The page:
When a show comes out with a name like Iron-Blooded Orphans, it’s a fair bet that you aren’t going to be watching a slice of life show about kittens (although thinking about it why hasn’t that show been made yet?) When you add the words Mobile Suit Gundam into the mix then expectations are going to ramp up even further. We’re a year on now from the last ‘serious’ entry into the Gundam universe, which is almost enough time for us all to forget the abysmal Recognista in G and move on, although fan expectations are going to be mixed here when you recall that the last serious Gundam that was even vaguely good - Gundam 00 - was six years ago. This new show's going to have to pull out all the stops to show that the franchise can be more than an excuse for the hugely expensive Origin OVAs to keep bringing in the cash.
300 years after a war for independence between Earth and its colonies on Mars, the people of Mars are still working to secure their independence. Princess Kudelia of Mars has plans for a bloodless end to the conflict and intends to travel to Earth to settle matters once and for all. Unfortunately, the Earth military has caught onto her plans and decide that all things being considered they rather like being in charge, and so decide that it’s open season on Martian princesses. With John Carter nowhere to be found it’s up to private military organisation CGS - comprised largely of a group of orphaned children raised as child soldiers - to try and make sure Kudelia can make it to Earth alive. Good thing they have an old Gundam lying around in the basement...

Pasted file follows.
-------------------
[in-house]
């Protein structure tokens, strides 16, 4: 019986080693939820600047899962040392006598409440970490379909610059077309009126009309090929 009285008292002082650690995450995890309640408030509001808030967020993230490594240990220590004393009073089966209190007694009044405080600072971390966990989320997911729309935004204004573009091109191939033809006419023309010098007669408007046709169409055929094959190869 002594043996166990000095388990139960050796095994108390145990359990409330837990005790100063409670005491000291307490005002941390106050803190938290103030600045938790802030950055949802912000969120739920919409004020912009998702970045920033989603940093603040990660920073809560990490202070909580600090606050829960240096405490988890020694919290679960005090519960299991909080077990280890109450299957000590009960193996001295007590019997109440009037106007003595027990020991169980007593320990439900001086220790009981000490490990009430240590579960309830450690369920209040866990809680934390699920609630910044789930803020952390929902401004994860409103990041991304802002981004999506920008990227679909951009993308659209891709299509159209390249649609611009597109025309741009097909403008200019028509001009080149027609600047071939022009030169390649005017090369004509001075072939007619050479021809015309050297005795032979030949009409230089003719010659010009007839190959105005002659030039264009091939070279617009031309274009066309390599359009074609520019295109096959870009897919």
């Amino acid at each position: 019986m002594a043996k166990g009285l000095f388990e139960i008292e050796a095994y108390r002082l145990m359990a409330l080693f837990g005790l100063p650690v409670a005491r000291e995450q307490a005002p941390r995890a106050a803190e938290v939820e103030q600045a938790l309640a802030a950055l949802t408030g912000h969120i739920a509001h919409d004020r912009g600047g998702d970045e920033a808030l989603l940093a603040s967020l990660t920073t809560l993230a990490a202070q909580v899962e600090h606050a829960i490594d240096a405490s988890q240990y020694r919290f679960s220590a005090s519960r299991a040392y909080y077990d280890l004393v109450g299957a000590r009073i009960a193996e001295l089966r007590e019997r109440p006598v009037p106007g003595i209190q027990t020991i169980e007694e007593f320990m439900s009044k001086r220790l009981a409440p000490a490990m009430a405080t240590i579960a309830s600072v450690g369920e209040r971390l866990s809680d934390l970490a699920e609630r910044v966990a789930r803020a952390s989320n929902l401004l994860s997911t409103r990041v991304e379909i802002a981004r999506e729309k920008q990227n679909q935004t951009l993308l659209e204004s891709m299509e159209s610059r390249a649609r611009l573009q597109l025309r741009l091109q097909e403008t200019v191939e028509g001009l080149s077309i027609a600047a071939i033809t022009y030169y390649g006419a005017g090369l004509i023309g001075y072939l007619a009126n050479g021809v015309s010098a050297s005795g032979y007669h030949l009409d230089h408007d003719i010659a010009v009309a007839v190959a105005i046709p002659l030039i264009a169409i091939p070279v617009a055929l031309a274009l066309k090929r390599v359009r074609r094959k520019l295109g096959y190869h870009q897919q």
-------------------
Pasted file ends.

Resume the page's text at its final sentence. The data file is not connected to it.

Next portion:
As far as plots go there’s clearly a lot to work with here, especially once you look past the fact that the main storyline could have been ripped straight from Aldnoah Zero. In the past Gundam has never been afraid to toy around with heavy subject matter, and the ethics of raising child soldiers is certainly a big topic, so it’s a real shame to see it done so ham-fistedly. Despite the young cast constantly mentioning how bad things are and in spite of how cartoonishly the ‘bad adults’ act (seriously, the people in charge of CGS wouldn’t be out of place as Scooby Doo villains) there’s never much of a sense that there’s actually anything wrong bar a few shots of kids laying landmines and one or two punches. Most of the time half of them are re-enacting the opening scenes of Gunbuster, apparently having the time of their lives - one of them has two sisters who appear free to come and go as they please, and the second they get a chance for freedom they unanimously decide that child-soldiering is the way to go and form their own mercenary group. Errrrrm......
With this aspect of the plot not working there’s not too much else to go on story-wise, as the characters are so dull and thinly drawn that you can’t latch on to them either. Kudelia is an off-the-peg anime princess Stereotype number 6; Orga is the bog-standard antagonistic male and lead character Minazuki manages to have even less of a personality than Aldnoah Zero’s Inaho (get this kid a robot eye stat). There's also a fat kid called Biscuit, because why wouldn’t we go back to the kind of awful character naming we had in the 80s? These issues are compounded by the character designs - This is Yu Ito’s first show working in this field and he has utterly borked it, with characters that range from bland (Kudelia) to garbage (Biscuit) to those that make you wonder if he copied them from other shows (Orga). Minazuki again is the worst offender, with no features at all save for two colossal square eyes which the animators never even seem to bother having blink. Even Recognista in G had better design and that show looked like it’d been drawn by Picasso on acid!